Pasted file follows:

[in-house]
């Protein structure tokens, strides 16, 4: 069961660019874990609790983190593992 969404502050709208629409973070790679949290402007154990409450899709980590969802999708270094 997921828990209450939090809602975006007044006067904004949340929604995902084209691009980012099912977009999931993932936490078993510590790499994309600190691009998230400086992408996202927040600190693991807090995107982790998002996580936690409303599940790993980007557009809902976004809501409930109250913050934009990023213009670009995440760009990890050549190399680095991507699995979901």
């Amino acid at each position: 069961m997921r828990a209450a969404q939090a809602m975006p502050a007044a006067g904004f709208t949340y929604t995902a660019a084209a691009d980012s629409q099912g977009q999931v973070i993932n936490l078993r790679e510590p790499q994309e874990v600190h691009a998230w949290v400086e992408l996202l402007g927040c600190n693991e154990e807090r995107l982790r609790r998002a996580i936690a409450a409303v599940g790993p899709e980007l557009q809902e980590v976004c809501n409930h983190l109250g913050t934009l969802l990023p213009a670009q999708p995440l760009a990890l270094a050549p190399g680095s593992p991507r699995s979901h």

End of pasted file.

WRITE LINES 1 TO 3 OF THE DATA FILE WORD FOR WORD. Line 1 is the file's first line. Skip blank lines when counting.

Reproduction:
[in-house]
């Protein structure tokens, strides 16, 4: 069961660019874990609790983190593992 969404502050709208629409973070790679949290402007154990409450899709980590969802999708270094 997921828990209450939090809602975006007044006067904004949340929604995902084209691009980012099912977009999931993932936490078993510590790499994309600190691009998230400086992408996202927040600190693991807090995107982790998002996580936690409303599940790993980007557009809902976004809501409930109250913050934009990023213009670009995440760009990890050549190399680095991507699995979901």
């Amino acid at each position: 069961m997921r828990a209450a969404q939090a809602m975006p502050a007044a006067g904004f709208t949340y929604t995902a660019a084209a691009d980012s629409q099912g977009q999931v973070i993932n936490l078993r790679e510590p790499q994309e874990v600190h691009a998230w949290v400086e992408l996202l402007g927040c600190n693991e154990e807090r995107l982790r609790r998002a996580i936690a409450a409303v599940g790993p899709e980007l557009q809902e980590v976004c809501n409930h983190l109250g913050t934009l969802l990023p213009a670009q999708p995440l760009a990890l270094a050549p190399g680095s593992p991507r699995s979901h």